I think there is a common sense appeal to ontological naturalism. I can sympathize with the view that nothing supernatural exists. I believe that everything people seem to think of as supernatural (such as ghosts, gods, miracles, magic, and psychic powers) are likely far-fetched, and the evidence for such things has been severely lacking. One type of ontological naturalism could simply state that nothing supernatural exists insofar as everything we think of as supernatural is far-fetched and we have no reason to think they are true. They are far-fetched insofar as there are reasons to think they are probably false given our understanding of the world. (Go here for more information about such extraordinary claims.)
The problem of ontological naturalism
The main problem with ontological naturalism that I will focus on is how we should distinguish natural from supernatural (or non-natural) things. It’s not clear how we can reliably make such a distinction or that being supernatural in and of itself is a reason to reject the existence of something.
What exactly is a natural thing? Consider the following answers to this question:
- Something is natural if and only if science has proven it to exist (or must assume it exists).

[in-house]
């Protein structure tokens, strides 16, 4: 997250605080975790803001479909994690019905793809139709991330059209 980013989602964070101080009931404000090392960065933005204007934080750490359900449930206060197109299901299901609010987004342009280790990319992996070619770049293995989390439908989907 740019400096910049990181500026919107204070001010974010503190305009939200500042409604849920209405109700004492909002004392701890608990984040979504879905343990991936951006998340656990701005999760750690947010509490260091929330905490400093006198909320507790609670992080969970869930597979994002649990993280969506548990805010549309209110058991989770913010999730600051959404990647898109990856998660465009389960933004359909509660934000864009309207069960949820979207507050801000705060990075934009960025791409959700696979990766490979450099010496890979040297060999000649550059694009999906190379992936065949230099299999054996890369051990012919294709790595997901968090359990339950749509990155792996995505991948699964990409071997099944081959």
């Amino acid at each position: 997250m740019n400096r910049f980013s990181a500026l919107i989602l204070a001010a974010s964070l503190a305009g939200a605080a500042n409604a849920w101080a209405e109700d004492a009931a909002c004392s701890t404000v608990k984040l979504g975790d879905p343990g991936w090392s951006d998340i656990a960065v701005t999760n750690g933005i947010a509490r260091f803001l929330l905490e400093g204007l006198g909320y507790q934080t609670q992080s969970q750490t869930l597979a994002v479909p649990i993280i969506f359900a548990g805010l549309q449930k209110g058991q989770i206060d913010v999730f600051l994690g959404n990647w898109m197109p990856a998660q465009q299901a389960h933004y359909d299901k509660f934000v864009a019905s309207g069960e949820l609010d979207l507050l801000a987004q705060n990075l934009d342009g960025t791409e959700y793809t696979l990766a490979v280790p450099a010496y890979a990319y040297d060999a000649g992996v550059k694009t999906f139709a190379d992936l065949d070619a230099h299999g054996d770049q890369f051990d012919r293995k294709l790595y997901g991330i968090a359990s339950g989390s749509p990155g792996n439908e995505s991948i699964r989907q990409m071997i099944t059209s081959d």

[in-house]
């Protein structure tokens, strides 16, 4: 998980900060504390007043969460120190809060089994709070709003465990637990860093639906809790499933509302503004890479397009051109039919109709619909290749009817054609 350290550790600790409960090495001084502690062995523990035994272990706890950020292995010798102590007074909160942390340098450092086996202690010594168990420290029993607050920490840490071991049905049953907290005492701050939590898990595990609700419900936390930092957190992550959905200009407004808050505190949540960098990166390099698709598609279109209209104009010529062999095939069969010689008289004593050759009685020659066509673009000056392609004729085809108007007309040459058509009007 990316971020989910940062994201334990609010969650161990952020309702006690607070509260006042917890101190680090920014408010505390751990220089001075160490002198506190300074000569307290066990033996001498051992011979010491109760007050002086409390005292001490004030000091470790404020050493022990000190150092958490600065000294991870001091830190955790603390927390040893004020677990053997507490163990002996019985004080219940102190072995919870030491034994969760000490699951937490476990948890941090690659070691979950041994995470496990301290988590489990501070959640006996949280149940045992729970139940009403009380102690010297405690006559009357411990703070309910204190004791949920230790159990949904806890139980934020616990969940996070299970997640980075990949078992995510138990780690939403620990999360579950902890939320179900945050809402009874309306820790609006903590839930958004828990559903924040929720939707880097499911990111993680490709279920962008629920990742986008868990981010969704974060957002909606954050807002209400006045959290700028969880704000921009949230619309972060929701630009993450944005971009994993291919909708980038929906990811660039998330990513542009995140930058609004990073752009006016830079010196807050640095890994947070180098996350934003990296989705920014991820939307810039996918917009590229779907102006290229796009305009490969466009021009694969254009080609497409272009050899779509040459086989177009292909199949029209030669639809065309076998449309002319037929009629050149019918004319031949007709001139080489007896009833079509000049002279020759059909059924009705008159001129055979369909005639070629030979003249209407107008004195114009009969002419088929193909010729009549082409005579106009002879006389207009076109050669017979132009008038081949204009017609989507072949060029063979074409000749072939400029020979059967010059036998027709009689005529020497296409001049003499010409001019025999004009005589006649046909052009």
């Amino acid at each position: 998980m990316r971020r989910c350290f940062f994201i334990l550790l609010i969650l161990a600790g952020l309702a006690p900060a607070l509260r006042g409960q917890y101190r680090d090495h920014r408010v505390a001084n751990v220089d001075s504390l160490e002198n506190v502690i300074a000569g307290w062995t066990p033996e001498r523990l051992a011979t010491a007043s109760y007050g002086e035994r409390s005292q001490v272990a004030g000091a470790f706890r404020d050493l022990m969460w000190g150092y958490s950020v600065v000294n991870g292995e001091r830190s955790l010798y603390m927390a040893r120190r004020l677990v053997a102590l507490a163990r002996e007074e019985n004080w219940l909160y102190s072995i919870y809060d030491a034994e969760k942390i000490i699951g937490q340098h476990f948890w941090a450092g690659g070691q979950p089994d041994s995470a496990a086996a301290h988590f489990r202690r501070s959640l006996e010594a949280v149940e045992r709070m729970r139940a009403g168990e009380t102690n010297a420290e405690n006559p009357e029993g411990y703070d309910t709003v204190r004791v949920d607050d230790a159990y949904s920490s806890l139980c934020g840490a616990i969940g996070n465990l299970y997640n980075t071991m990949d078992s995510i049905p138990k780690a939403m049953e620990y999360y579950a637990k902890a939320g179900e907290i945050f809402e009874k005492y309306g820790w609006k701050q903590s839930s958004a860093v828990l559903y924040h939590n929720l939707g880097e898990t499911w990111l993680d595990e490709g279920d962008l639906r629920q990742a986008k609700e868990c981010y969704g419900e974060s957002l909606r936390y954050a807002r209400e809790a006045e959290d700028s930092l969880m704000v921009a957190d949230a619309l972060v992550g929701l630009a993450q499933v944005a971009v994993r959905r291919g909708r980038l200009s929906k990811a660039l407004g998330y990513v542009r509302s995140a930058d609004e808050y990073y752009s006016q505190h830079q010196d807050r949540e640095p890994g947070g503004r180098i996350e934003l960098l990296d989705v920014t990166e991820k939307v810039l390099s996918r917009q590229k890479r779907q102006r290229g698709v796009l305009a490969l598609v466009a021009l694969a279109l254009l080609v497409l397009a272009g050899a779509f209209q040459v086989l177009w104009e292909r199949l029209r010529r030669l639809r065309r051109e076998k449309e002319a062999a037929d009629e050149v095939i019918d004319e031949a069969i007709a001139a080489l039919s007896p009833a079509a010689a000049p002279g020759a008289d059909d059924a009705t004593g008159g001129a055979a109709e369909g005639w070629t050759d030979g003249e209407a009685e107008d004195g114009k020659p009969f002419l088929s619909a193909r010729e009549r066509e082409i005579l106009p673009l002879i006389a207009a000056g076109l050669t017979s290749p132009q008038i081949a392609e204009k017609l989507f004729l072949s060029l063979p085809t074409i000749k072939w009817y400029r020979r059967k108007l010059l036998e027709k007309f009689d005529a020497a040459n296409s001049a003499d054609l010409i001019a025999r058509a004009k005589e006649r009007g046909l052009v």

- Something is natural if and only if it is physical.
- Something is natural if and only if it isn’t supernatural.
Something is natural if and only if science has proven it to exist (or must assume it exists)
Let’s call this view scientific entities naturalism because the view is that the only entities that exist are entities that science proves to exist (or requires to exist for some other reason). If something is natural based on being the type of thing studied by scientists, then I see no reason why ghosts, gods, magic, miracles, or psychic powers couldn’t be natural. Such things can be studied by scientists. (For example, we could see is a person can move objects with her mind in controlled conditions.) If these things can be proven to exist by science, then scientific entities naturalism would tell us that they were natural all along. That is a far cry from the common sense type of naturalism I mentioned above.